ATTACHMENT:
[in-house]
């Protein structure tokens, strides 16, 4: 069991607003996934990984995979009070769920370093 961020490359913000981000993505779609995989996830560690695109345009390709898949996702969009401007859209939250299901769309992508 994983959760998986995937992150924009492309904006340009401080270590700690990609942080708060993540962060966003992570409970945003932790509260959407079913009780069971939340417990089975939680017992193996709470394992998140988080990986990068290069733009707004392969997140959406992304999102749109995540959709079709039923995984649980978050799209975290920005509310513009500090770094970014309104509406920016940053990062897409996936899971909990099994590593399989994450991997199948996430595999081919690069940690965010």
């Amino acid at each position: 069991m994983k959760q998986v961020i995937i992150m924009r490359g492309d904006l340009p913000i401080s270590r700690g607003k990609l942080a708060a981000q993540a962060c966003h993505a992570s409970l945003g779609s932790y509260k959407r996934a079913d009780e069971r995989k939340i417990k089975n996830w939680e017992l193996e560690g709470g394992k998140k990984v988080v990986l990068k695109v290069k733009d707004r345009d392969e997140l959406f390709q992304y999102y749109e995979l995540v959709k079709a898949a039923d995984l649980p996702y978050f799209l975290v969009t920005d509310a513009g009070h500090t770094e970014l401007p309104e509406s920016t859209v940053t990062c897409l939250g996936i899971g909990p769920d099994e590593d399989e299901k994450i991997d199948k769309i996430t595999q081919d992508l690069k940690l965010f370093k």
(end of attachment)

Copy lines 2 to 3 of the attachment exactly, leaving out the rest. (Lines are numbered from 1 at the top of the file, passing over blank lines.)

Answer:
């Protein structure tokens, strides 16, 4: 069991607003996934990984995979009070769920370093 961020490359913000981000993505779609995989996830560690695109345009390709898949996702969009401007859209939250299901769309992508 994983959760998986995937992150924009492309904006340009401080270590700690990609942080708060993540962060966003992570409970945003932790509260959407079913009780069971939340417990089975939680017992193996709470394992998140988080990986990068290069733009707004392969997140959406992304999102749109995540959709079709039923995984649980978050799209975290920005509310513009500090770094970014309104509406920016940053990062897409996936899971909990099994590593399989994450991997199948996430595999081919690069940690965010």
């Amino acid at each position: 069991m994983k959760q998986v961020i995937i992150m924009r490359g492309d904006l340009p913000i401080s270590r700690g607003k990609l942080a708060a981000q993540a962060c966003h993505a992570s409970l945003g779609s932790y509260k959407r996934a079913d009780e069971r995989k939340i417990k089975n996830w939680e017992l193996e560690g709470g394992k998140k990984v988080v990986l990068k695109v290069k733009d707004r345009d392969e997140l959406f390709q992304y999102y749109e995979l995540v959709k079709a898949a039923d995984l649980p996702y978050f799209l975290v969009t920005d509310a513009g009070h500090t770094e970014l401007p309104e509406s920016t859209v940053t990062c897409l939250g996936i899971g909990p769920d099994e590593d399989e299901k994450i991997d199948k769309i996430t595999q081919d992508l690069k940690l965010f370093k």